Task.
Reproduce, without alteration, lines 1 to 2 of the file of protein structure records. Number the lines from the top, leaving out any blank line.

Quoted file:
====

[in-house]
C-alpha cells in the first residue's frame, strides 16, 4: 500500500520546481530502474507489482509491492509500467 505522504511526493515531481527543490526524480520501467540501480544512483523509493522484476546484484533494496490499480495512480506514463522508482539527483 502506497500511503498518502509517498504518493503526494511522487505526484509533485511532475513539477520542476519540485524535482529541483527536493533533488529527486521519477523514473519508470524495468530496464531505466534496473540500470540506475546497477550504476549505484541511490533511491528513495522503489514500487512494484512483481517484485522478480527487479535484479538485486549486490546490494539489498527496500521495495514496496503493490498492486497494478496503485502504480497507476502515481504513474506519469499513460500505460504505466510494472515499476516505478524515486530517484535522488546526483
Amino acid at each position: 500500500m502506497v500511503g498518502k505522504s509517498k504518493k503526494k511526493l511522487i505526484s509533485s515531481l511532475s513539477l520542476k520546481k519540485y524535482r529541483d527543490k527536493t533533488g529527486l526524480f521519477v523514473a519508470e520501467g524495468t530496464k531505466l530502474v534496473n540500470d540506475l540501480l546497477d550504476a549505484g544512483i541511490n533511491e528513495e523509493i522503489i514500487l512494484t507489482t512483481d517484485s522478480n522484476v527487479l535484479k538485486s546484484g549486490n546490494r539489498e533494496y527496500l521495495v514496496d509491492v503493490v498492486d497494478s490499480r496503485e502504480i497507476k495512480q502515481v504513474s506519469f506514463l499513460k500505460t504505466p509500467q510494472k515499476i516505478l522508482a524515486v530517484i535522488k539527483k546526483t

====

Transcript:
[in-house]
C-alpha cells in the first residue's frame, strides 16, 4: 500500500520546481530502474507489482509491492509500467 505522504511526493515531481527543490526524480520501467540501480544512483523509493522484476546484484533494496490499480495512480506514463522508482539527483 502506497500511503498518502509517498504518493503526494511522487505526484509533485511532475513539477520542476519540485524535482529541483527536493533533488529527486521519477523514473519508470524495468530496464531505466534496473540500470540506475546497477550504476549505484541511490533511491528513495522503489514500487512494484512483481517484485522478480527487479535484479538485486549486490546490494539489498527496500521495495514496496503493490498492486497494478496503485502504480497507476502515481504513474506519469499513460500505460504505466510494472515499476516505478524515486530517484535522488546526483